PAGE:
4. Heather – you are an amazing human being, and I’m so lucky to call you friend. Sometimes we need to fall apart and put ourselves back together, and the process takes as much time as we need. I love this little poem I found on the Internet, and I have it printed and posted to remind me:

    “she fell
    she crashed
    she broke
    she cried
    she crawled
    she hurt
    she surrendered
    and then…
    she rose again.”

    Sending you much love and good energy sweet friend. <3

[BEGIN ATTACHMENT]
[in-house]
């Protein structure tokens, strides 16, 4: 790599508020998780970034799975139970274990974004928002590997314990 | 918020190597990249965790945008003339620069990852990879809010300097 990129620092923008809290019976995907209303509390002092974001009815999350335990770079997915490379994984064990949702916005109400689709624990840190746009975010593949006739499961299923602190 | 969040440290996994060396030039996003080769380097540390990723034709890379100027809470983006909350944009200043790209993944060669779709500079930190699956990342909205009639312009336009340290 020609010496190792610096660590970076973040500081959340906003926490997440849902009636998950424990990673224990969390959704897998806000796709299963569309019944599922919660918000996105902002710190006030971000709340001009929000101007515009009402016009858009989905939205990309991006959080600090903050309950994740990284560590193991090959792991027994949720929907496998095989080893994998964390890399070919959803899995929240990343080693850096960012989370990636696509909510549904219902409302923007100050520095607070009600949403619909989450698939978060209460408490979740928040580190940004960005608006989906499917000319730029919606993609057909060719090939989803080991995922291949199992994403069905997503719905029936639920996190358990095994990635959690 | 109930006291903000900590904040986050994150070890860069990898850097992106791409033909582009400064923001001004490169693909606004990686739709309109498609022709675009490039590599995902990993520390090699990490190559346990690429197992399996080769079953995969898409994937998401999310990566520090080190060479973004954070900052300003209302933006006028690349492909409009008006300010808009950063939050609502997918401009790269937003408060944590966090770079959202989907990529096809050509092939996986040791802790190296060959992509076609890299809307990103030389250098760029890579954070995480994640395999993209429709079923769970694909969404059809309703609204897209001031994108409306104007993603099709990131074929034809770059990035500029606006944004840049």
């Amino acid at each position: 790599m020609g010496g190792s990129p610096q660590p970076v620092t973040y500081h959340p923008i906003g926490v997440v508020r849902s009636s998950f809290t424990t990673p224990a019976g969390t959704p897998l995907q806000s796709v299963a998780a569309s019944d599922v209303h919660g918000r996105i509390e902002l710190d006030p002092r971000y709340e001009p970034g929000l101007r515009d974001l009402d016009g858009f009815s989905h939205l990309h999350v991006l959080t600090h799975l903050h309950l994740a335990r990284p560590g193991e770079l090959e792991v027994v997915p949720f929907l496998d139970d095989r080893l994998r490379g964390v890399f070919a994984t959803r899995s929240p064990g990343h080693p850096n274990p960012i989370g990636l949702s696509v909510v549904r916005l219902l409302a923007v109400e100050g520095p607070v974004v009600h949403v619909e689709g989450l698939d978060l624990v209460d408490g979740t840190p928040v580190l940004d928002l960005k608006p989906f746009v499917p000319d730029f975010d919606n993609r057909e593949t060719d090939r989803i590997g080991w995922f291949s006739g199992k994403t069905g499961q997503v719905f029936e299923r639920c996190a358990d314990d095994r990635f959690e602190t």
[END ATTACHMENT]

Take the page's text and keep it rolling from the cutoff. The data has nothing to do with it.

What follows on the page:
• I love that, Stephanie! Thank you! I would love to make a piece of art with that for the wall of my office. I hope you’re doing well, friend. <3

  5. Well said, Heather, and very relatable from another with an unfinished series, a dusty blog and barely there spark of desire to publish, let alone write. Best wishes for a successful road to new heights

    • Iris, thank you so much for your comment and your support. I hope you find your way back to the joy of writing. I know how hard it is, but know that you are not alone.